Improving Efficiency with Equipment
January 1, 2010
During tough times, gaining efficiencies is key for manufacturers; unfortunately, efficiency is sometimes achieved through cutbacks. Although not optimal, cuts force an organization to analyze, re-evaluate and take prudent action. Eventually, these efficiencies make the company stronger, affording growth, prosperity, stability and security.
Even in a good economy, efficient operations are not only practical but advantageous; both the manufacturer and the equipment supplier benefit. Automation is the predominant means of increasing efficiency, and can even create new jobs within an organization.
Consider, for example, a butyl tapes manufacturer. This manufacturer has four lines, each of which has one extruder with a die head to produce eight strips; a take-up conveyor; a winding mechanism; and packaging. One extruder operator and two downstream operators work each line. Feeding these lines requires two mixers, each with two operators. When mixing is complete, the workers dump the batch onto a talc-coated floor, carve it into chunks (while coating it with talc), and stack the chunks onto a rack. A forklift driver takes the rack to the line, where the extruder operator feeds one or two chunks at a time while monitoring the die to ensure that all tapes are running true and within specifications.
In a typical eight-hour day, these 17 employees can produce approximately 24,000 lbs. of tape. Assuming an average wage of $8/hour, labor costs $1,088/day. This translates to 0.045¢/lb - a negligible amount until annual shipments of over six million pounds are factored in, which add up to 6,240,000 lbs./year.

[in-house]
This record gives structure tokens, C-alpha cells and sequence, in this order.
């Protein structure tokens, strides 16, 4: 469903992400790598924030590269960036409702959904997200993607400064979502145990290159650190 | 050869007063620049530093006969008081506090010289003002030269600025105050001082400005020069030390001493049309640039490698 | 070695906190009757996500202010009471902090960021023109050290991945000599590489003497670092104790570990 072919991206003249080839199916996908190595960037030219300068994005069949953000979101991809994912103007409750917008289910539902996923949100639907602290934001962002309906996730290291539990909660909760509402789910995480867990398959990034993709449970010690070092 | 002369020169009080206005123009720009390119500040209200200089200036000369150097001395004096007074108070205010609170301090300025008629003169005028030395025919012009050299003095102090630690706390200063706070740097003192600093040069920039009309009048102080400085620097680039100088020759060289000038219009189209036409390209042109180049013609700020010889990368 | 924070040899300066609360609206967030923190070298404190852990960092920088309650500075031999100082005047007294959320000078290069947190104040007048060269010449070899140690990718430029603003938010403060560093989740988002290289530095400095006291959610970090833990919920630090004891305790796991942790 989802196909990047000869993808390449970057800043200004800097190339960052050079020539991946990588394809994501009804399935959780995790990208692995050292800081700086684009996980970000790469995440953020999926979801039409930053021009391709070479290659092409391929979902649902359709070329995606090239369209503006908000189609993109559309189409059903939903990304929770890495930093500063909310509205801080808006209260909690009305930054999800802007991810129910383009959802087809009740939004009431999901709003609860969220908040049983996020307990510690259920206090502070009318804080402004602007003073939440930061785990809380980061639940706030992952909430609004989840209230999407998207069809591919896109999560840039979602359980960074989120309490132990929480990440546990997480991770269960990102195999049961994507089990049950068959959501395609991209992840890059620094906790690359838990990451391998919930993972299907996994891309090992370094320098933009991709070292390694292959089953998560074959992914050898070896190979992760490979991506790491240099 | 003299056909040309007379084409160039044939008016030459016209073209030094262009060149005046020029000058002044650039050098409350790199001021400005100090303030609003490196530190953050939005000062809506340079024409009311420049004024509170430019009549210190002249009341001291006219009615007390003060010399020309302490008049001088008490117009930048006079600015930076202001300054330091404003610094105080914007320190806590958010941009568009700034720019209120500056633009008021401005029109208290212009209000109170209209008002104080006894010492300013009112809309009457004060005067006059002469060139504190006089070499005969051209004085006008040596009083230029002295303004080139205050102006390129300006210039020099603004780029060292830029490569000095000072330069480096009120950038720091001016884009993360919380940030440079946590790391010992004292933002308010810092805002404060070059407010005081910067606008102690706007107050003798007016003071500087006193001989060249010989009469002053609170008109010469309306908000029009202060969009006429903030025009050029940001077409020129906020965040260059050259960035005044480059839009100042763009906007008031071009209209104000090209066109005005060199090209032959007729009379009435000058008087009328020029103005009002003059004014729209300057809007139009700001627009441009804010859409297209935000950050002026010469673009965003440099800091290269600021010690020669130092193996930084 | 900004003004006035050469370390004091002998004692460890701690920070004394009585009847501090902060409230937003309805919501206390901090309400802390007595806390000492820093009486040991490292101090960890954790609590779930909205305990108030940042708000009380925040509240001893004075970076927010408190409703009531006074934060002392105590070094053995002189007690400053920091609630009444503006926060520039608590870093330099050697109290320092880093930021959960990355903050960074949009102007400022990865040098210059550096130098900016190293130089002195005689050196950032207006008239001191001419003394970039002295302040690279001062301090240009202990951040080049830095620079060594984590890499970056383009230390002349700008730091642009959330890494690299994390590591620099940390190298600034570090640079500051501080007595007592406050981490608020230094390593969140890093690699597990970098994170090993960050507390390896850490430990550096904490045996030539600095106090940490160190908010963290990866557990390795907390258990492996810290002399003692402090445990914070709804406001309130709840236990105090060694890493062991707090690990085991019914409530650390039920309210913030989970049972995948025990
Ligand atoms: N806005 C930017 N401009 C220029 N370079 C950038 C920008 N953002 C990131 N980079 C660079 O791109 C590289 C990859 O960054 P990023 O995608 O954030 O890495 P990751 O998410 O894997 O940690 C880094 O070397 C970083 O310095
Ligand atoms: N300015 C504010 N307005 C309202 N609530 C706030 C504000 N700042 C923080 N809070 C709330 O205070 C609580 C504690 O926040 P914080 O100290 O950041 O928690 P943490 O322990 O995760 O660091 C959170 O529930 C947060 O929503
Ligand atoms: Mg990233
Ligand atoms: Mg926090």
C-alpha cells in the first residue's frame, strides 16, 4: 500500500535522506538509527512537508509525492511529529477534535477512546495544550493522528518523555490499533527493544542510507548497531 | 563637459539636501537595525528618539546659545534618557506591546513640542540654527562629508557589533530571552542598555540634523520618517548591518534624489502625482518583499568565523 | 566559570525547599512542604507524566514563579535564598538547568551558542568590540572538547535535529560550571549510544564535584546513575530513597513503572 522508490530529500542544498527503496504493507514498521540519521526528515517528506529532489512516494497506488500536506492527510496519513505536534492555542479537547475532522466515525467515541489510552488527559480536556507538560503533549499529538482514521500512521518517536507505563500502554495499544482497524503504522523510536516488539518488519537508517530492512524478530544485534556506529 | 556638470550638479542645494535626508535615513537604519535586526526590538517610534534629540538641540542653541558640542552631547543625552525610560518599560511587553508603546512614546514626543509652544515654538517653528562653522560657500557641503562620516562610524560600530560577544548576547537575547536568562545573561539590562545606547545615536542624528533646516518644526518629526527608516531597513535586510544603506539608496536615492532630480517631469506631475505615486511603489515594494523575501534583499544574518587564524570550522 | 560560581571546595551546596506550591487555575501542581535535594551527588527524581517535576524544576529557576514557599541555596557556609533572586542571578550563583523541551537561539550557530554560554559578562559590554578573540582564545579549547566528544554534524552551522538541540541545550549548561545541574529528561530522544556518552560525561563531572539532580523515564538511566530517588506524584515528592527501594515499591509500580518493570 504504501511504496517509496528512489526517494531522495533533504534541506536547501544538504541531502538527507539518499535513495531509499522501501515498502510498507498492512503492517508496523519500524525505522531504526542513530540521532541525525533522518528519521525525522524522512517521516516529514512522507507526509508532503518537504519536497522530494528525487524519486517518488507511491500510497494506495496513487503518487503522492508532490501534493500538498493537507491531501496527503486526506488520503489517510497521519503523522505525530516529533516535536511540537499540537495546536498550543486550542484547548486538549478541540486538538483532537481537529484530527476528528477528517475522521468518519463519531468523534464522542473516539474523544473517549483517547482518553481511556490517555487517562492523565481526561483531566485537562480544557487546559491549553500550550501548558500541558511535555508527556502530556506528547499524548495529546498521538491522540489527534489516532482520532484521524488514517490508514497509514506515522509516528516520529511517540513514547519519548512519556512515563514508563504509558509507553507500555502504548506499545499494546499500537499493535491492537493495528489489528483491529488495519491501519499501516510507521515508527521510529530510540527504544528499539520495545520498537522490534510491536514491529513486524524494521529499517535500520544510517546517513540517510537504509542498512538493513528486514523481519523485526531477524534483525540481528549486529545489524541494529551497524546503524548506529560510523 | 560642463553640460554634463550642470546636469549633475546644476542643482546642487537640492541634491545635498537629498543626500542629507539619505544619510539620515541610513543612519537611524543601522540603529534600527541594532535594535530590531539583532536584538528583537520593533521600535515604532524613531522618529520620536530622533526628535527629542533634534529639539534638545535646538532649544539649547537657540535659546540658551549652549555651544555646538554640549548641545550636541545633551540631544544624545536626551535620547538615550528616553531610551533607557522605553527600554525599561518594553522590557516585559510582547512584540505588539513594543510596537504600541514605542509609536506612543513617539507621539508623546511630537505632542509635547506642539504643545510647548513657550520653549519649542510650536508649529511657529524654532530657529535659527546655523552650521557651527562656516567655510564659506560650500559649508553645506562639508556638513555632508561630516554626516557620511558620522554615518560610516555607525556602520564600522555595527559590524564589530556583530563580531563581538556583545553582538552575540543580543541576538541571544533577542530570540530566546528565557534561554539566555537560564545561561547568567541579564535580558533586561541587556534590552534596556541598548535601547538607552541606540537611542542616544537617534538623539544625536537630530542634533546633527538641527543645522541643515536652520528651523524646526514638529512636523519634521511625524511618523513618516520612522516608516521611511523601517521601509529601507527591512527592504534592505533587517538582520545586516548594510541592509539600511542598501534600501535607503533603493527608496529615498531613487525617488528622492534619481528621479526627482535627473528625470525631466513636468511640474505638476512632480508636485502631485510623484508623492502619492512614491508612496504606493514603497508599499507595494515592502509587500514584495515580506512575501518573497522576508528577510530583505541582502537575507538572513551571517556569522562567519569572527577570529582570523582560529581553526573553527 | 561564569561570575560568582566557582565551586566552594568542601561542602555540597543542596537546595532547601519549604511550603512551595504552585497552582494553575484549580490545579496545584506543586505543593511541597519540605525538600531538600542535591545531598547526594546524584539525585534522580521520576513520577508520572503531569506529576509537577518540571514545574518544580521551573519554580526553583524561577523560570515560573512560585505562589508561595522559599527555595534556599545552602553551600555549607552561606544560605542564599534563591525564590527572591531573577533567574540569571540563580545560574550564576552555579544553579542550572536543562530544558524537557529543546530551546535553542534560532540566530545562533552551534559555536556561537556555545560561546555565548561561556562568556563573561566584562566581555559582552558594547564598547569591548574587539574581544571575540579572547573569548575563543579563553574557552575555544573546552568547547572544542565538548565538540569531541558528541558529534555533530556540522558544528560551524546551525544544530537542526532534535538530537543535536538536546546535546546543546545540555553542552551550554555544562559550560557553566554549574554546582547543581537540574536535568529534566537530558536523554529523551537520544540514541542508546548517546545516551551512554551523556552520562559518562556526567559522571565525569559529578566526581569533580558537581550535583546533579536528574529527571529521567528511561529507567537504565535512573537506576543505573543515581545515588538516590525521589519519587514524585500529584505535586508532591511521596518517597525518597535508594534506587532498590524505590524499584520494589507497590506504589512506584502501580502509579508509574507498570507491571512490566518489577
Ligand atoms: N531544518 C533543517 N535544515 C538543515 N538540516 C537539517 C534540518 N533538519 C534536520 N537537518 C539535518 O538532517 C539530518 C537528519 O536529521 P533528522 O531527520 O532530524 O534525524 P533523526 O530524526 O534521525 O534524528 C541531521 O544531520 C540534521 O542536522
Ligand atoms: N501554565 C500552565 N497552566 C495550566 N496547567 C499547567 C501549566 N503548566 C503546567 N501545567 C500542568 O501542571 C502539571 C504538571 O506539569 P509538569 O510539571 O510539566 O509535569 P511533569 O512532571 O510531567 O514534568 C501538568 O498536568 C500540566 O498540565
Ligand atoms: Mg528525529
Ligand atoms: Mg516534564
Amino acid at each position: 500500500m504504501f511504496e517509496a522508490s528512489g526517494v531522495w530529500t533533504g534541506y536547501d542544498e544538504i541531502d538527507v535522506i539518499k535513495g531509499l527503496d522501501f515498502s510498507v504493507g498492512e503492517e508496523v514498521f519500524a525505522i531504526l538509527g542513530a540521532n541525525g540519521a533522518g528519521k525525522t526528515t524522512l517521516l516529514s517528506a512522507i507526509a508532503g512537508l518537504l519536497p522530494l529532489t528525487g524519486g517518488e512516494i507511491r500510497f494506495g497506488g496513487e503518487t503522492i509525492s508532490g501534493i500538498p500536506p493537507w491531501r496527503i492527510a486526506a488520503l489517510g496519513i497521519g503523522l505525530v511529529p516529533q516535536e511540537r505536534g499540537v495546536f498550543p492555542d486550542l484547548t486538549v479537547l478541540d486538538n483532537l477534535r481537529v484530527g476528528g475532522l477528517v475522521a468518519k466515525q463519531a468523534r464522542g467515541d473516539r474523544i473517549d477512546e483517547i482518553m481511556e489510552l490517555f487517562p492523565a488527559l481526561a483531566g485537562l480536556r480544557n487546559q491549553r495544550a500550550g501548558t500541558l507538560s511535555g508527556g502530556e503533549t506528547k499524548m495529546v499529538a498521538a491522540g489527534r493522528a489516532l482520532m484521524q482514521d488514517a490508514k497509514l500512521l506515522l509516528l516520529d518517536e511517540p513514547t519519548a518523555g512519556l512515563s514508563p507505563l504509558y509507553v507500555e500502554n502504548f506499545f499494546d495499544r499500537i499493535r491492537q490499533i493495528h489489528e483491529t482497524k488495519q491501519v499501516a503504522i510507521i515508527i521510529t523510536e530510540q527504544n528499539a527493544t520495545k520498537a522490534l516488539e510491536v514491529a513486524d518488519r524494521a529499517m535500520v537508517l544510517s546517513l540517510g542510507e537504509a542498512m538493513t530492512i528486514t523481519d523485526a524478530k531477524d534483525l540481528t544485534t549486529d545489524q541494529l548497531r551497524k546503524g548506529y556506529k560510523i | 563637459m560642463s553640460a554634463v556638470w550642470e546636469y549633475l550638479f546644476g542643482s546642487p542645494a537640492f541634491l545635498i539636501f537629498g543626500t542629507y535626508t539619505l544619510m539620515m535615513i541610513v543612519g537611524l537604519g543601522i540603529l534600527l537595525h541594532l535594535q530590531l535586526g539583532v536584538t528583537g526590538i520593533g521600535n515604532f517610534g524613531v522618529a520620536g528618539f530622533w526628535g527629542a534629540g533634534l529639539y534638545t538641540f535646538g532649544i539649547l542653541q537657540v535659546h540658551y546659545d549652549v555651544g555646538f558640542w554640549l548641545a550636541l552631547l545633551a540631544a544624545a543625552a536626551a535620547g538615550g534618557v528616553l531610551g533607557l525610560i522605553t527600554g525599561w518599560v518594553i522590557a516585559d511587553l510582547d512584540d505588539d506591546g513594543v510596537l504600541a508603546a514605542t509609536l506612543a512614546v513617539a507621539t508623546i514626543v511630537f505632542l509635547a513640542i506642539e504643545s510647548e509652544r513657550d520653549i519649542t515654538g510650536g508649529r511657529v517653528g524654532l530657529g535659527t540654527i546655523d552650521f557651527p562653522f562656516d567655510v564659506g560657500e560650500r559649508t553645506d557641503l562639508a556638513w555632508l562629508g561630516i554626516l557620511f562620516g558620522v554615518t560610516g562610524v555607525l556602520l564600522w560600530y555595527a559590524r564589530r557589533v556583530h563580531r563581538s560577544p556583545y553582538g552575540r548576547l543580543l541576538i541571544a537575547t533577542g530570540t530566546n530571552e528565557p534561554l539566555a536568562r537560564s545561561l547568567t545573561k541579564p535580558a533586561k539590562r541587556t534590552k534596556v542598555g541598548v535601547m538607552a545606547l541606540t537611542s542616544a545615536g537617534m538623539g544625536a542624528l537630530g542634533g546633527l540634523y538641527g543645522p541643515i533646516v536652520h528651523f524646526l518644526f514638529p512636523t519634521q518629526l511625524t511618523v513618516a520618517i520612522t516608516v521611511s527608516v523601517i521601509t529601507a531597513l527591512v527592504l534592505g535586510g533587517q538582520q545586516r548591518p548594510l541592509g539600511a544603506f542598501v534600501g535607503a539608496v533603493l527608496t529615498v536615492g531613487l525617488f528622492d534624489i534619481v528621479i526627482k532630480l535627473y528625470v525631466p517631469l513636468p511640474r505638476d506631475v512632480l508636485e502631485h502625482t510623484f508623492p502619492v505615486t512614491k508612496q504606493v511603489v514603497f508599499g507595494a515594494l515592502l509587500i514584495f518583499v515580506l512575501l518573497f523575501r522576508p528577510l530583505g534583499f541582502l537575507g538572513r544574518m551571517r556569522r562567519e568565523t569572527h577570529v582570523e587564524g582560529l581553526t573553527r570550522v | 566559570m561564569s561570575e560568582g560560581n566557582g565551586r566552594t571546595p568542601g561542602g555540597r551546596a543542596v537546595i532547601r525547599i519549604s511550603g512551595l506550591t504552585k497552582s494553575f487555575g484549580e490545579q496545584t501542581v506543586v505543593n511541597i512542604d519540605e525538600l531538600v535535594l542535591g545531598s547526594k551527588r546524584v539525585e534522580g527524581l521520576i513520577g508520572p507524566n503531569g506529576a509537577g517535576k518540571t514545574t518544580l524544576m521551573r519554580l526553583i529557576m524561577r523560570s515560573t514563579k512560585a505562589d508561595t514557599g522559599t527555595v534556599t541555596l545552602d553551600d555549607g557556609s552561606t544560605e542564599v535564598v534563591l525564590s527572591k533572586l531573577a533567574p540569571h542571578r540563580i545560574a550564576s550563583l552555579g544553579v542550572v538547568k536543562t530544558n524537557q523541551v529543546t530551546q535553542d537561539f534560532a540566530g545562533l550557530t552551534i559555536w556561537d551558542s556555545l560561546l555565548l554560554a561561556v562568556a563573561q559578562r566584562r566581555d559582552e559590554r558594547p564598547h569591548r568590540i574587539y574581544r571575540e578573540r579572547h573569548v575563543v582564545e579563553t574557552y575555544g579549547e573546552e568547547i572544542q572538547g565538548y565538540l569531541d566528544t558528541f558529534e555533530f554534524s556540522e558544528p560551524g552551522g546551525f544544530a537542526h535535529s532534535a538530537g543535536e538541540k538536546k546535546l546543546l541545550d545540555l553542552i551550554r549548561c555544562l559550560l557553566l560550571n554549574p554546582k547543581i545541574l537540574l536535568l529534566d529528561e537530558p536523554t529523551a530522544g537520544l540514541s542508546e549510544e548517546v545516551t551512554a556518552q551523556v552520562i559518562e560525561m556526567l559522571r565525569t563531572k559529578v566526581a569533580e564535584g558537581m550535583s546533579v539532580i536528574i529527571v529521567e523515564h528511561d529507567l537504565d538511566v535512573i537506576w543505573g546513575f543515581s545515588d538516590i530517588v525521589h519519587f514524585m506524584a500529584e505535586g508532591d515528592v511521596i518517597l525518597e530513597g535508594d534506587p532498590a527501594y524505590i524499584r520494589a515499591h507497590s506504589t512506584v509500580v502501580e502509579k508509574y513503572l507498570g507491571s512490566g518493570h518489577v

Replacing the extruders with a type that takes product right from the mixer (see photo) would potentially eliminate the need for two mixer and two extruder operators. What's more, labor costs would be reduced: 13 employees making $8/hour translates to 0.035¢/lb. What’s more, the increase in throughput achieved through improved machine design, as well as incorporation of a die that produces 12 strips, generates another significant labor cost savings: 13 employees producing 36,000 lbs./day at .023¢/lb., yielding 9,360,000 lbs./year.
Roughly calculated, this means a four-year return on investment. If employee benefits, work-related injuries, energy savings, etc., are all factored in, the return is even greater.
A large-feed hopper all but eliminates the possibility of a hopper running empty, as a single load can be as much as 3,000 lbs. In addition, the equipment avoids time-consuming tasks such as stopping and starting, realigning tape with paper, and reloading the conveyor.
Other efficiencies gained in this process include continuity of size and viscosity. Tape is held to more precise tolerances with improved screw and die design, and through more extensive and effective temperature control. Thus, the line runs more independently and allows time for the operator to monitor - rather than adjust - the equipment.
Electronic technology enables myriad process control and data collection options. Examine what’s available and how it can assist in maintaining your degree of quality, and make sure it is within the limits of your intended staff.
Greater automation can also be achieved on the downstream side of the line; conveying and wind-up equipment is available that, in conjunction with electronics, may require only one operator.
Again, the end result is higher productivity and lower cost, a combination that provides a competitive edge in the marketplace. As market share increases, employees that have been displaced by the implementation of new technology and machinery can be reassigned to other key roles - possibly new lines installed to keep up with this newfound success.
For more information on equipment, visit www.diamondamericacorp.com.